The Common Weal Project, set up by the left wing Jimmy Reid Foundation thinktank, offers one of the few practical visions of what independence might be like.
It calls for “a distinctively Scottish version of the type of society that has been achieved in the Nordic area”.
It is widely supported—for instance it was recently unanimously endorsed by SNP councillors.
Common Weal is rightly angry at obscene levels of poverty and inequality in Scotland where the top 10 percent are 273 times better off than the poorest 10 percent.
It argues for a “society built on fairness, equality, inclusion and coherence” to deliver “higher levels of equity, economic development and standards of living”.
However, it is a very limited strategy for challenging neoliberalism and austerity. Whatever the past strengths of the Nordic welfare states they are not a model for the left today.
A recent study of Norway’s welfare state said it, “along with the Nordic countries in general, is maintaining its position on the upper deck—but it is the upper deck of the Titanic!”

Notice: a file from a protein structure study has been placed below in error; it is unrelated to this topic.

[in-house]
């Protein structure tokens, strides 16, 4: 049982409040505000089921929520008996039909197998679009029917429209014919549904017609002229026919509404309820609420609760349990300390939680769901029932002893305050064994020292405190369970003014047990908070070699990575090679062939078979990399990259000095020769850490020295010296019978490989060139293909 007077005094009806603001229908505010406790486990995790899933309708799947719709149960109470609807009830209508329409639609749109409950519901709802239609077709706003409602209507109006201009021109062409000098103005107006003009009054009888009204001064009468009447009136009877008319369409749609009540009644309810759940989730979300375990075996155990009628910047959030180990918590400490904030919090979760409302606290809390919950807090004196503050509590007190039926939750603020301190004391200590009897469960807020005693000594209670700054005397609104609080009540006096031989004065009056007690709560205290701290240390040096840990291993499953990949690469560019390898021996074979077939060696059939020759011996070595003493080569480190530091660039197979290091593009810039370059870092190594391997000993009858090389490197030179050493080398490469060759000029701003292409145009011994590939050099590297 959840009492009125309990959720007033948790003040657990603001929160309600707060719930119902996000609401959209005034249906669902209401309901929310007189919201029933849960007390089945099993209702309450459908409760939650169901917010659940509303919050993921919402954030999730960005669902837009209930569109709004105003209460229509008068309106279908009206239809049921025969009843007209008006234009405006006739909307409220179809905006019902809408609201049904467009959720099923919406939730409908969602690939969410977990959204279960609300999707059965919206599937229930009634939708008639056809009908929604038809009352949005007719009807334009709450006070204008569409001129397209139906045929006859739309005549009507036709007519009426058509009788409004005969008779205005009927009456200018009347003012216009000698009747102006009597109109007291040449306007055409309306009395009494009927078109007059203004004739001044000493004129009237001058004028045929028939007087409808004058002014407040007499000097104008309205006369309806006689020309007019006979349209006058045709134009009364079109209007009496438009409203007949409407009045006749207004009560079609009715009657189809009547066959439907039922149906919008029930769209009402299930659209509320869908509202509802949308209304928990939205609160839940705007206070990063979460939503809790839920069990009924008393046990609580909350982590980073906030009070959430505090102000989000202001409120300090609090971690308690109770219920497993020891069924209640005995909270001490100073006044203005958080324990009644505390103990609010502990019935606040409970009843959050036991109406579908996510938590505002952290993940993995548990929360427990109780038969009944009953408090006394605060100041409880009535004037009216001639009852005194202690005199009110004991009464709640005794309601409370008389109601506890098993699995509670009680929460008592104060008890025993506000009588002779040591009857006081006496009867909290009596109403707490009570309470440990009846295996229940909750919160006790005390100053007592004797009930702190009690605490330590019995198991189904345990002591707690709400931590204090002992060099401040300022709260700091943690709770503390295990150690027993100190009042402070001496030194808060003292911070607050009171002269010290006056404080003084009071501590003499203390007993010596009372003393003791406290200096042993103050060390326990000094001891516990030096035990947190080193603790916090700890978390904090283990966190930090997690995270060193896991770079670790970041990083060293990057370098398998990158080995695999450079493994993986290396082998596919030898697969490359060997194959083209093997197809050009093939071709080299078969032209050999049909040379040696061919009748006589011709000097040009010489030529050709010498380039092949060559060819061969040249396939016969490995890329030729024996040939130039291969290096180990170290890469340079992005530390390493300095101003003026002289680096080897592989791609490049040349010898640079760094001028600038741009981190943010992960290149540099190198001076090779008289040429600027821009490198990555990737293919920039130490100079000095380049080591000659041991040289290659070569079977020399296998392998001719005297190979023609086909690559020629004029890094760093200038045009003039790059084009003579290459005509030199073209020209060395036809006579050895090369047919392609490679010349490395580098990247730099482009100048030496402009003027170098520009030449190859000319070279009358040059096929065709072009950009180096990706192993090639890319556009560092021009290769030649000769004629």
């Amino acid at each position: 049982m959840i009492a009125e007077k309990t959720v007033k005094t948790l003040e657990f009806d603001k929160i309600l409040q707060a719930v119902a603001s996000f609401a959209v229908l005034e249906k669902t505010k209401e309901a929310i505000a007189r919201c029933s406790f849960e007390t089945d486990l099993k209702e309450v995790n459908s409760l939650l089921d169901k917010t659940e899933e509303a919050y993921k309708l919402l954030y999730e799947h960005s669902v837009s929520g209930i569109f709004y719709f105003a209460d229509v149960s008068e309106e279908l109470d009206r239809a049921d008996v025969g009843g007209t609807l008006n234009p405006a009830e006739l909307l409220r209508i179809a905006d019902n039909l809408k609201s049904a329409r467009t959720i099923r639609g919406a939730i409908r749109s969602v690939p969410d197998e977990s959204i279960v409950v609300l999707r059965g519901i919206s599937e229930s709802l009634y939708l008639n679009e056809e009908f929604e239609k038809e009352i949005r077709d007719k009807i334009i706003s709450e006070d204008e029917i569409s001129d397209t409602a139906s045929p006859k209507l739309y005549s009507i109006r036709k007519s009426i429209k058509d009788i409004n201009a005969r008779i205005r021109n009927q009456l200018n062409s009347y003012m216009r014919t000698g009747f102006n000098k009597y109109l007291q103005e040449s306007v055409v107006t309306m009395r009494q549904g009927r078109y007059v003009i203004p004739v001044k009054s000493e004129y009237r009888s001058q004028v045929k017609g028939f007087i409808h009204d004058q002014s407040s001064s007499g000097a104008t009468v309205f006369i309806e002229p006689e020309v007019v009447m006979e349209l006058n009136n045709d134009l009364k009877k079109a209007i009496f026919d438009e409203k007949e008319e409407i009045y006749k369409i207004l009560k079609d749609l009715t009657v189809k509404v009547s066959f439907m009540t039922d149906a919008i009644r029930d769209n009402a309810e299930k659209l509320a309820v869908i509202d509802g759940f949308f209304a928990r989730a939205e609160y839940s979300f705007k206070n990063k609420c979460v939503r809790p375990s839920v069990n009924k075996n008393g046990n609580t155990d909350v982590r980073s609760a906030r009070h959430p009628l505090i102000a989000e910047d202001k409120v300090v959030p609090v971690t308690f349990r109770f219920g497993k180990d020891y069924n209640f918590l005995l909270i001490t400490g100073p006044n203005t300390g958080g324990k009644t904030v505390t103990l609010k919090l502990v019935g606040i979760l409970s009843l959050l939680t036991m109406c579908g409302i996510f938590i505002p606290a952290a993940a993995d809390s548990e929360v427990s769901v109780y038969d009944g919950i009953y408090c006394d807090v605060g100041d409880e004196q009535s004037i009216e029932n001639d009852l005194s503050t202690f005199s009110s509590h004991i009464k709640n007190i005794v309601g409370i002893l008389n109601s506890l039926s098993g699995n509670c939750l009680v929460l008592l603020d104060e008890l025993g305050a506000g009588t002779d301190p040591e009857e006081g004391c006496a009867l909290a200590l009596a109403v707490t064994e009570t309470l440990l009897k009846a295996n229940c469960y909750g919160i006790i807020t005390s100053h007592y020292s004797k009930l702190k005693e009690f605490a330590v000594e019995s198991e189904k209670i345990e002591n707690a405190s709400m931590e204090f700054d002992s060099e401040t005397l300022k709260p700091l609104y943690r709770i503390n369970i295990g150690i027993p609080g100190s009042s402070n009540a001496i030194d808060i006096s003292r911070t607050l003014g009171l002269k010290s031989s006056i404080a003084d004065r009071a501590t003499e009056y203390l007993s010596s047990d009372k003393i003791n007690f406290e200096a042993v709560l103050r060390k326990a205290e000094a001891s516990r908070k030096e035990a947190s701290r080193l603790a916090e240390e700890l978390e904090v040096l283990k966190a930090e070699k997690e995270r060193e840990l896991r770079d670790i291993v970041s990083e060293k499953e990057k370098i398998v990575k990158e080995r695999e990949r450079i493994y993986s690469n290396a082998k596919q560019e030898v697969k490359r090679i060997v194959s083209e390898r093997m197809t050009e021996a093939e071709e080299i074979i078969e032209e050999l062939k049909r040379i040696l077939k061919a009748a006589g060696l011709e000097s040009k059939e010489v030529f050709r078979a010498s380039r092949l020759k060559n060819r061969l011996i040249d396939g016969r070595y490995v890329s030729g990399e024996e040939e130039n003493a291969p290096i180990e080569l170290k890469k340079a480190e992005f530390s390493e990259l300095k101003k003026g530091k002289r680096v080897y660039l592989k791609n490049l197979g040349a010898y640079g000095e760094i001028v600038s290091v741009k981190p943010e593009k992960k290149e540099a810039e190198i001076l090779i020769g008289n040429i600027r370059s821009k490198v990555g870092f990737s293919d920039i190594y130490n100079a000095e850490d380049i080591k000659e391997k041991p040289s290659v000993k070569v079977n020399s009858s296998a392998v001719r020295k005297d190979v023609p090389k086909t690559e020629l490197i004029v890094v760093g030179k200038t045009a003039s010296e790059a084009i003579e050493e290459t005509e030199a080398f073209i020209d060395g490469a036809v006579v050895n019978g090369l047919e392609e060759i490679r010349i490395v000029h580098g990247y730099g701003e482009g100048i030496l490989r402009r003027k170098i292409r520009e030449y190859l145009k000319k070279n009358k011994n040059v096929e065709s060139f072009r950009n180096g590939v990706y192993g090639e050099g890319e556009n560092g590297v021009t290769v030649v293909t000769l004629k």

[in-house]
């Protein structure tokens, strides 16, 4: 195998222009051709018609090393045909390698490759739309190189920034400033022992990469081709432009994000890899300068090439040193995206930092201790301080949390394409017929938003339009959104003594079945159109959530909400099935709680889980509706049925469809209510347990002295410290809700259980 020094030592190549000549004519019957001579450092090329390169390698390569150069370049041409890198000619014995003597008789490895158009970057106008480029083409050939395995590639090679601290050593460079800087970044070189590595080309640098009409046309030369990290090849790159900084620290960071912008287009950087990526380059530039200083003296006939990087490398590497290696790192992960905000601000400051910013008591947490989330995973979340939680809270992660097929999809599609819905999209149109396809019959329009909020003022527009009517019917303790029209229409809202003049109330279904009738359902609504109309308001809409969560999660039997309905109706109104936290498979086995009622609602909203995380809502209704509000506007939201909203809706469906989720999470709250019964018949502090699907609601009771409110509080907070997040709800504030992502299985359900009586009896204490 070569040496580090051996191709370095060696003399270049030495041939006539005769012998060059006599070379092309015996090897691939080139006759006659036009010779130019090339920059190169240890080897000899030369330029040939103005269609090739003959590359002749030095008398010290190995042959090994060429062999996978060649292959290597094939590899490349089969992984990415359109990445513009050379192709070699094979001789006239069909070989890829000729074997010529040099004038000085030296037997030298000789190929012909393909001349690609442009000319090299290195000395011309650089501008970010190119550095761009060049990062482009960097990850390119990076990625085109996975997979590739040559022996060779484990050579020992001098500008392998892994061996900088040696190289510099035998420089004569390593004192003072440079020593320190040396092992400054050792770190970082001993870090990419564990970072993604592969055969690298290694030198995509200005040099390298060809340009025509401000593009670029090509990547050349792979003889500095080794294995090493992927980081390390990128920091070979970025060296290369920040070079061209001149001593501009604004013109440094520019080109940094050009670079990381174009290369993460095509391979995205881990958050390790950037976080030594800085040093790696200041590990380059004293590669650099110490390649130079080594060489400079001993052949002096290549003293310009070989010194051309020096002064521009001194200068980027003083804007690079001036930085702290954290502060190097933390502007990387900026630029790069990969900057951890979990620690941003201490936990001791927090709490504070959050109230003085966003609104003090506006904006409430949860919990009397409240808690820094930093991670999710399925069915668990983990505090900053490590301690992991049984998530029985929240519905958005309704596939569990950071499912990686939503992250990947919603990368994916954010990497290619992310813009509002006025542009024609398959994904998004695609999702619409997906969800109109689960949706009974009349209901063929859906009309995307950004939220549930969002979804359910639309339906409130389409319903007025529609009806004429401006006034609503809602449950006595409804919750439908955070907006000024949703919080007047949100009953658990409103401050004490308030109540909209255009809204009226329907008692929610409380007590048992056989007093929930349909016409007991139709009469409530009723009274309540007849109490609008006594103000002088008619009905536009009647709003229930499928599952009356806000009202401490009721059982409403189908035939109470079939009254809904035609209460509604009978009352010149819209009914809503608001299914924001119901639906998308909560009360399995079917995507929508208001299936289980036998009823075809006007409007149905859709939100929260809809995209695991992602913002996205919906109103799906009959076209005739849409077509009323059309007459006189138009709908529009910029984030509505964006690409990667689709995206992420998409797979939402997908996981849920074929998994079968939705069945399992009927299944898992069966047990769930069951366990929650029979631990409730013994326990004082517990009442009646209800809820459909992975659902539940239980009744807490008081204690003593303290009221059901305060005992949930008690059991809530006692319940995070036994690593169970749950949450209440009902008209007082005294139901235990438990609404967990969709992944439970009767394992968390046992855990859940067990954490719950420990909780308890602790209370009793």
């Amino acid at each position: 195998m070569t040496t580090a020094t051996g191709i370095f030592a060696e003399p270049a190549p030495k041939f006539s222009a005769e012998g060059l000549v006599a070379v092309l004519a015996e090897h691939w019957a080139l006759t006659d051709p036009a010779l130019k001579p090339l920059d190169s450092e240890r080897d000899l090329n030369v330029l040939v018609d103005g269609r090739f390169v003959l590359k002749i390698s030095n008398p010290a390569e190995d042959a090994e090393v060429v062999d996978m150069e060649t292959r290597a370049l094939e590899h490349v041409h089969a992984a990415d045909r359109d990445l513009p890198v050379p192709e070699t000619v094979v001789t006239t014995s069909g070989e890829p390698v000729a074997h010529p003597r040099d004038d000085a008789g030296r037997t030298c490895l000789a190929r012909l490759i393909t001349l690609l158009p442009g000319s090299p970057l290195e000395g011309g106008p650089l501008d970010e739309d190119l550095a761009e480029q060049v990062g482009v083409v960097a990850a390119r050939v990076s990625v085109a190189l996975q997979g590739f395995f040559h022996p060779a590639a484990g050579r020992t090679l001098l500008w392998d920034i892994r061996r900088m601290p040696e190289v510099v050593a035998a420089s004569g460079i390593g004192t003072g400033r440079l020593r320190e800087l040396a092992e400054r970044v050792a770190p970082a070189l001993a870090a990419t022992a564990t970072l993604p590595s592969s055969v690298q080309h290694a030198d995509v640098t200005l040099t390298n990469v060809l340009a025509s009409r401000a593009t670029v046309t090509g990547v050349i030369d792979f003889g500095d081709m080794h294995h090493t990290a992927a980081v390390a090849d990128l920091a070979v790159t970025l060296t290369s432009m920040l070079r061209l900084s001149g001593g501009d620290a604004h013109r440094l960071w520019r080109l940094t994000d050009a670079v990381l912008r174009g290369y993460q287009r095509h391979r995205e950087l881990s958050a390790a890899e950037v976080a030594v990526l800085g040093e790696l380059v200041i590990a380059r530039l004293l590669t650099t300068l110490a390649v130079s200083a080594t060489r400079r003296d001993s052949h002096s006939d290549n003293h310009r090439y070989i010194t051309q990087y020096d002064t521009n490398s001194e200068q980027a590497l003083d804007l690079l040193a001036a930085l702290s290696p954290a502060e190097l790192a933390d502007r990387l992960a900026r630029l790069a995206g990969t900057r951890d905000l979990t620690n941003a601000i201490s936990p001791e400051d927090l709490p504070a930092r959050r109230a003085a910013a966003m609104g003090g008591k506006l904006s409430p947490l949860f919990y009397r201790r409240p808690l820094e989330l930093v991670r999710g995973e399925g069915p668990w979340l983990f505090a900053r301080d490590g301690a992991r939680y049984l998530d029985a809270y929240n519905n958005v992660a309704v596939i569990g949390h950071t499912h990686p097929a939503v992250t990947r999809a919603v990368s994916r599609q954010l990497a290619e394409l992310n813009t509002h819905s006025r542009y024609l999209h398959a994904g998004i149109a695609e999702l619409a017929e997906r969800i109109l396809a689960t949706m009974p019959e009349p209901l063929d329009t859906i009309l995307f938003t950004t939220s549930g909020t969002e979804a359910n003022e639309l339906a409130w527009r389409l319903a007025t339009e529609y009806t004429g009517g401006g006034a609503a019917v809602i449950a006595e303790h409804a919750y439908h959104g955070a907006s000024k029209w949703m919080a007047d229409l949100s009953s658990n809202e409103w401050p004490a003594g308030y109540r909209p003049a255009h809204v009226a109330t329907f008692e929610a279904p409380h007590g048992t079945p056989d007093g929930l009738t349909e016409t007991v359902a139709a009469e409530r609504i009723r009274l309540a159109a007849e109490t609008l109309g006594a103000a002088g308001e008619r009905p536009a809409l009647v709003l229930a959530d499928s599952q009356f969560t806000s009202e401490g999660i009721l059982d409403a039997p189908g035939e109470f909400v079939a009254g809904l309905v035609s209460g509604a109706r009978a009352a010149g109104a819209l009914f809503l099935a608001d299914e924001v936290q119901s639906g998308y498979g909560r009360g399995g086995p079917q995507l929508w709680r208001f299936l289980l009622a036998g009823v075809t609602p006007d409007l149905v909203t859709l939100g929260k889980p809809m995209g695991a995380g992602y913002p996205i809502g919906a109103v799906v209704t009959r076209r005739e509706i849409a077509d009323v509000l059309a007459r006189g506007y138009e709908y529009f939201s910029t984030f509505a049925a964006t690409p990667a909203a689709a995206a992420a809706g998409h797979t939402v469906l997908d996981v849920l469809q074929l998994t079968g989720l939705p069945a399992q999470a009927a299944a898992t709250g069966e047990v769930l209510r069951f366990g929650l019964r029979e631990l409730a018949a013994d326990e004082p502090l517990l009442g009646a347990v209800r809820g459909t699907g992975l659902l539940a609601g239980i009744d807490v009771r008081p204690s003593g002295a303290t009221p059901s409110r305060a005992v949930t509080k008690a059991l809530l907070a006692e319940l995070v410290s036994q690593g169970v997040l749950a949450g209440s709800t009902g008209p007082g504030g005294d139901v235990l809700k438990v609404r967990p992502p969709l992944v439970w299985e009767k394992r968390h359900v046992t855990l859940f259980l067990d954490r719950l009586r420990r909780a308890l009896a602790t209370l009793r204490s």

And welfare services in Denmark are only better than Britain if you are white and Danish. It has the harshest asylum seeker laws in Western Europe.
These are the product of a capitalist society divided by class and exploitation. Yet Common Weal writers blame them on wrong economic policies and said, “All sectors of society need to act—civil society, business and government”.
But it’s fantasy to think millionaires such as Brian Souter, owner of Stagecoach, would support policies to pay more tax and share power with workers.
It will take different forces to achieve a more equal society and a properly-funded welfare state.
It will need those in workplaces and communities that are struggling against low pay, austerity and the bedroom tax.